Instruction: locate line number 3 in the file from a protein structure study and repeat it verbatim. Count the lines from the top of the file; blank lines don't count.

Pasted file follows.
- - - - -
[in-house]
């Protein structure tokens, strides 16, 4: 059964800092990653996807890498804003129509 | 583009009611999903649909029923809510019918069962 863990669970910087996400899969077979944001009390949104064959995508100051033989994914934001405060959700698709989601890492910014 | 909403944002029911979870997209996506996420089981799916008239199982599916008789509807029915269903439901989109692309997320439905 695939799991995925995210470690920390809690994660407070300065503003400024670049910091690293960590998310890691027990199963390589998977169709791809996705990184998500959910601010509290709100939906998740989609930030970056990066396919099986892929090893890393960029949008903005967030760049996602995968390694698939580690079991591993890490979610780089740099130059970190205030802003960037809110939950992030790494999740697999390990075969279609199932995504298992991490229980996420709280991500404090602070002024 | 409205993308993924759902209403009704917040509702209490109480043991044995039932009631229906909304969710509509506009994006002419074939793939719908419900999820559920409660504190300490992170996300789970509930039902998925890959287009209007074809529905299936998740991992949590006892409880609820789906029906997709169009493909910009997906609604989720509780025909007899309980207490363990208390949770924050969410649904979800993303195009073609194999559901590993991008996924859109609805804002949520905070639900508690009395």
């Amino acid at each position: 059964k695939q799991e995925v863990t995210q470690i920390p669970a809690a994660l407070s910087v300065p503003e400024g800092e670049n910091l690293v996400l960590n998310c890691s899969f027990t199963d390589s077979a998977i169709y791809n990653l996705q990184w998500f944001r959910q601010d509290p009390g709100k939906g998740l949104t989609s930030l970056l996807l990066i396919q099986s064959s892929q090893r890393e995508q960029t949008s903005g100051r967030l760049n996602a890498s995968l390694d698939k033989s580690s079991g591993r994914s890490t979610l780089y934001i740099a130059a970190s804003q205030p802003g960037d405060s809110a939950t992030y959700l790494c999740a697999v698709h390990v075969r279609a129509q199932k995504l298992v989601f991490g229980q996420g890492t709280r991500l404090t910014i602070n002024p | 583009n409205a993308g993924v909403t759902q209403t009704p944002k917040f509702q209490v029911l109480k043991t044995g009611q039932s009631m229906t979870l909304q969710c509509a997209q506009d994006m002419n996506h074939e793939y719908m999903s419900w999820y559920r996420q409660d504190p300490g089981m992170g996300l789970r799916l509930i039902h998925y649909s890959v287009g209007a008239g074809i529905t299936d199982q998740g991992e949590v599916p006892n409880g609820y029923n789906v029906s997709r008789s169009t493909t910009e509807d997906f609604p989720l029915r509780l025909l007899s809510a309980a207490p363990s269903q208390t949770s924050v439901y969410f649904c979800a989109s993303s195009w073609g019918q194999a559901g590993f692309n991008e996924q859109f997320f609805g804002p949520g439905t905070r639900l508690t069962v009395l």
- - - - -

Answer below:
């Amino acid at each position: 059964k695939q799991e995925v863990t995210q470690i920390p669970a809690a994660l407070s910087v300065p503003e400024g800092e670049n910091l690293v996400l960590n998310c890691s899969f027990t199963d390589s077979a998977i169709y791809n990653l996705q990184w998500f944001r959910q601010d509290p009390g709100k939906g998740l949104t989609s930030l970056l996807l990066i396919q099986s064959s892929q090893r890393e995508q960029t949008s903005g100051r967030l760049n996602a890498s995968l390694d698939k033989s580690s079991g591993r994914s890490t979610l780089y934001i740099a130059a970190s804003q205030p802003g960037d405060s809110a939950t992030y959700l790494c999740a697999v698709h390990v075969r279609a129509q199932k995504l298992v989601f991490g229980q996420g890492t709280r991500l404090t910014i602070n002024p | 583009n409205a993308g993924v909403t759902q209403t009704p944002k917040f509702q209490v029911l109480k043991t044995g009611q039932s009631m229906t979870l909304q969710c509509a997209q506009d994006m002419n996506h074939e793939y719908m999903s419900w999820y559920r996420q409660d504190p300490g089981m992170g996300l789970r799916l509930i039902h998925y649909s890959v287009g209007a008239g074809i529905t299936d199982q998740g991992e949590v599916p006892n409880g609820y029923n789906v029906s997709r008789s169009t493909t910009e509807d997906f609604p989720l029915r509780l025909l007899s809510a309980a207490p363990s269903q208390t949770s924050v439901y969410f649904c979800a989109s993303s195009w073609g019918q194999a559901g590993f692309n991008e996924q859109f997320f609805g804002p949520g439905t905070r639900l508690t069962v009395l």